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Charlie Chaplin’s first scene as The Tramp in Kid Auto Races At Venice (1914)
This was the first time that the public were introduced to the loveable little vagabond, as he began his journey to global fame on an unprecedented scale. 

Although this was the Tramp’s first appearance on screen before a film audience, Charlie actually created his iconic character for Mabel’s Strange Predicament. The second film of his career at this time, it began production before Kid Auto Races but was released two days later, on 9 February 1914.

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WILLIAM S. BURROUGHS (February 5, 1914 – August 2, 1997)
« I am not one of those weak-spirited, sappy Americans who want to be liked by all the people around them. I don’t care if people hate my guts; I assume most of them do. The important question is whether they are in a position to do anything about it. My affections, being concentrated over a few people, are not spread all over Hell in a vile attempt to placate sulky, worthless shits.  »

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Granddaughters of Nicholas I of Russia (legitimate & survived to adulthood):

  • Grand Duchess Maria Alexandrovna of Russia, born on 17th October 1853 as the fifth child and only surviving daughter of Tsar Alexander II of Russia (1818-1881), the eldest son of Nicholas I. She married Alfred, Duke of Saxe-Coburg-Gotha, and Duke of Edinburg, thus becoming Duchess of Edinburgh (1874-1900), and Duchess of Saxe-Coburg and Gotha (1893-1900); they had five children, including Marie of Romania. Maria, the only child of Alexander II to survive the revolution, died in her sleep on 24th October 1920.
  • Princess Maria Maximilianovna of Leuchtenberg, also known as Princess Maria Romanovskya, born on 16th October 1841 as the eldest daughter of Grand Duchess Maria Nikolaevna (1819-1876), the daughter of Nicholas I. She married Prince Wilhelm of Baden, and had two children. Maria died on 16th February 1914, in St. Petersburg.
  • Princess Eugenia Maximilianovna of Leuchtenberg, also known as Princess Eugenia Romanovskya, born on 1st April 1845, as the second daughter of Grand Duchess Maria Nikolaevna. Eugenia married Duke Alexander of Oldenburg on 1868; they had one son, Duke Peter Alexandrovich who would later marry and become the first husband of the last Tsar of Russia’s sister, Grand Duchess Olga Alexandrovna. Eugenia died in exile, on 4th May 1925.
  • Grand Duchess Olga Constantinovna of Russia, born on 3rd September 1851, the second child and elder daughter of Grand Duke Constantine Nikolaevich (1827-1892), the second son of Nicholas I. At sixteen years-old, she married George I of Greece, thus becoming the Queen consort of Hellenes; they had eight children, including Constantine I of Greece and Prince Andrew (the father of Philip, Duke of Edinburgh). Olga died on 18th June 1926.
  • Grand Duchess Vera Constantinovna of Russia, born on 16th February 1854, the younger daughter of Grand Duke Constantine Nikolaevich. Due to her prone to violent fits of anger - her “nervous condition” - becoming unmanageable to her parents, she was sent, and later adopted by her childless aunt, Grand Duchess Olga Nikolaevna, Queen of Württemberg. Vera married her distant cousin, Duke Eugen of Württemberg, and had three children. Vera died in Stuttgart on 11th April 1912.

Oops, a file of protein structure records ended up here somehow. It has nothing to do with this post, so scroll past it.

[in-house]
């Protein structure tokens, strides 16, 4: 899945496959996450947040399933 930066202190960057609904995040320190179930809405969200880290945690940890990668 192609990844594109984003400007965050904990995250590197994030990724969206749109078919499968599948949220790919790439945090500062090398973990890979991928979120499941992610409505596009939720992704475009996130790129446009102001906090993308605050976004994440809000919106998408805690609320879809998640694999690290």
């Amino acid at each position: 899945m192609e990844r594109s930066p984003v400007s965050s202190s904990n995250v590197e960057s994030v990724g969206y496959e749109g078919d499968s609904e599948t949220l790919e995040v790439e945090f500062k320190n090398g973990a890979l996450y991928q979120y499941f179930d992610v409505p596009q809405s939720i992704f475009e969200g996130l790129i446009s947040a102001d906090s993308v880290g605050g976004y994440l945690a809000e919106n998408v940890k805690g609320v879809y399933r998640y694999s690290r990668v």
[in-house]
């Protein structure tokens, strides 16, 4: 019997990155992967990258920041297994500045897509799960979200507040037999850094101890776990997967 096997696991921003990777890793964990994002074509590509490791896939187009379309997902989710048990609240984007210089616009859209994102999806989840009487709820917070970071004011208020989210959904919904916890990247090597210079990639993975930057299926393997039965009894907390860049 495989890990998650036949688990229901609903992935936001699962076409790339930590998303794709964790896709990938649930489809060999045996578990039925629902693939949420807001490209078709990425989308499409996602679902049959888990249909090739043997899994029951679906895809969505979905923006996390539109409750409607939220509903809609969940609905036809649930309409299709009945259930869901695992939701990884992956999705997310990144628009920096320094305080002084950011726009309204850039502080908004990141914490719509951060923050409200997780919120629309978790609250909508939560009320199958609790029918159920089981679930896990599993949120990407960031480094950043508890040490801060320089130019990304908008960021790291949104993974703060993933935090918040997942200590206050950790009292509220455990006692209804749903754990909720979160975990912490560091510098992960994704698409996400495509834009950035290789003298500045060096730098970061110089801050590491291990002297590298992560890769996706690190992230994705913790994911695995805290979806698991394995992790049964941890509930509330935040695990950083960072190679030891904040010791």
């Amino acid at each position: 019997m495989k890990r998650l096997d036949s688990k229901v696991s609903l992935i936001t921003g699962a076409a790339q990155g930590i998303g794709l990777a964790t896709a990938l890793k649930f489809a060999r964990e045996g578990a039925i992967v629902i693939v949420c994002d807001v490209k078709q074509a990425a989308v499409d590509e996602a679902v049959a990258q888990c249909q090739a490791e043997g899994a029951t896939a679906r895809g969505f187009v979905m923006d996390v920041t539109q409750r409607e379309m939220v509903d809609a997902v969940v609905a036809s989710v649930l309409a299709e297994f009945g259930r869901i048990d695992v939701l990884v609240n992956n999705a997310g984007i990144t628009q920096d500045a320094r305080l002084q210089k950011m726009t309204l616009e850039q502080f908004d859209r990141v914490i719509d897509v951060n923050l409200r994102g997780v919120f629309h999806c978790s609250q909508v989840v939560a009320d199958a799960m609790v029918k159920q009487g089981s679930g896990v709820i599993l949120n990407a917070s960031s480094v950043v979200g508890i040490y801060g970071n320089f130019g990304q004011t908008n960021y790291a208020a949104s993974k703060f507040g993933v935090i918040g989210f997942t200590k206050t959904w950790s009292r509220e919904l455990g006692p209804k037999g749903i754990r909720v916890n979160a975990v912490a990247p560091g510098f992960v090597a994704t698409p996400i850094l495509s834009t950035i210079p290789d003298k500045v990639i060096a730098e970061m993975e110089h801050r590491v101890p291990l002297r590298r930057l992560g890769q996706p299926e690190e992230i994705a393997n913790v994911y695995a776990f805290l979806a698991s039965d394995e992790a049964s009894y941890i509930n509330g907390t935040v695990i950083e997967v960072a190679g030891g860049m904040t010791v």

• Grand Duchess Anastasia Mikhailovna of Russia, born on 28th July 1860, was the second child and only daughter of Grand Duke Michael Nikolaevich (1832-1909), the youngest son of Nicholas I. Anastasia married her cousin, a direct-descendant of Tsar Paul I of Russia, Frederick Francis III, Grand Duke of Mecklenburg-Schwerin, thus becoming Grand Duchess of Mecklenburg-Schwerin; they had three children, including Alexandrine, Queen consort of Denmark. Anastasia died, after suffering from a stroke, on 11th March 1922.
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Remembering the great Ida Lupino on her birthday  (4 February 1914 - 3 August 1995), a big star for Warner Bros in the 1940′s and 1950′s and a pioneering producer and director.

“I’m mad they say. I am temperamental and dizzy and disagreeable. Well, let them talk. I can take it. Only one person can hurt me. Her name is Ida Lupino.”

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Granddaughters of Alexander III of Russia:

  • Grand Duchess Olga Nikolaevna of Russia, born on 15th November 1895, was the eldest daughter of the last Tsar of Russia, Nicholas II (1868-1918), the eldest child and son of Alexander III. The older sister of Grand Duchesses Tatiana, Maria, Anastasia and their hemophiliac brother, Tsarevich Alexei. During her lifetime, her future marriage was the subject of great speculation within Russia. She was considered by many as compassionate, sensitive, and thoughtful. Out of all her siblings, she was intellectually mature, and was quick. It was her who answered back to their mother, when in a disagreement. Olga nursed wounded soldiers during World War I, until the stress of caring for the wounded took a toll on her nerves. Eventually being given arsenic injections in October 1915. She, her parents and siblings, along with their several faithful servants, were murdered by the Bolsheviks on 17th July 1918, at just the age of twenty-two, if she could’ve lived throughout the year, she would’ve been able to turn twenty-three.